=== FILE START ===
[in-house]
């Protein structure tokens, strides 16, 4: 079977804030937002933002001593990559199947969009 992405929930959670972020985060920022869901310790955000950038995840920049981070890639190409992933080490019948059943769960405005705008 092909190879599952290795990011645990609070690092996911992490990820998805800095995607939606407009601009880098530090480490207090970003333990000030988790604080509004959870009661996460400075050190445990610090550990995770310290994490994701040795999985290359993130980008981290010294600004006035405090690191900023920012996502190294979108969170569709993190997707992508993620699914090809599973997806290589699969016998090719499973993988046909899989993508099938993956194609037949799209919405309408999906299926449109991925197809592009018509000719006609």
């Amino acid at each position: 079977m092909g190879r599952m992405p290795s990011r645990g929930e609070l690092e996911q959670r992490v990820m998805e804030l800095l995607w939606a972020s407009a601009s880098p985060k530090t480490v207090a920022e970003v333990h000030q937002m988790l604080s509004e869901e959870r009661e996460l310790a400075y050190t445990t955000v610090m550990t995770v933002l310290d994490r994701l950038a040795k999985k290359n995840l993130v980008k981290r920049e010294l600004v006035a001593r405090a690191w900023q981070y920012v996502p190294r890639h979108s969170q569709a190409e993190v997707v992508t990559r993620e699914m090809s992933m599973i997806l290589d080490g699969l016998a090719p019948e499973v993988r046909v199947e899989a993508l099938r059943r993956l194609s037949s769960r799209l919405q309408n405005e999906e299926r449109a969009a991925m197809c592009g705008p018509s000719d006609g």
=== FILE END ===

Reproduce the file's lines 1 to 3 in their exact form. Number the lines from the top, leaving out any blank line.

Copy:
[in-house]
């Protein structure tokens, strides 16, 4: 079977804030937002933002001593990559199947969009 992405929930959670972020985060920022869901310790955000950038995840920049981070890639190409992933080490019948059943769960405005705008 092909190879599952290795990011645990609070690092996911992490990820998805800095995607939606407009601009880098530090480490207090970003333990000030988790604080509004959870009661996460400075050190445990610090550990995770310290994490994701040795999985290359993130980008981290010294600004006035405090690191900023920012996502190294979108969170569709993190997707992508993620699914090809599973997806290589699969016998090719499973993988046909899989993508099938993956194609037949799209919405309408999906299926449109991925197809592009018509000719006609």
């Amino acid at each position: 079977m092909g190879r599952m992405p290795s990011r645990g929930e609070l690092e996911q959670r992490v990820m998805e804030l800095l995607w939606a972020s407009a601009s880098p985060k530090t480490v207090a920022e970003v333990h000030q937002m988790l604080s509004e869901e959870r009661e996460l310790a400075y050190t445990t955000v610090m550990t995770v933002l310290d994490r994701l950038a040795k999985k290359n995840l993130v980008k981290r920049e010294l600004v006035a001593r405090a690191w900023q981070y920012v996502p190294r890639h979108s969170q569709a190409e993190v997707v992508t990559r993620e699914m090809s992933m599973i997806l290589d080490g699969l016998a090719p019948e499973v993988r046909v199947e899989a993508l099938r059943r993956l194609s037949s769960r799209l919405q309408n405005e999906e299926r449109a969009a991925m197809c592009g705008p018509s000719d006609g």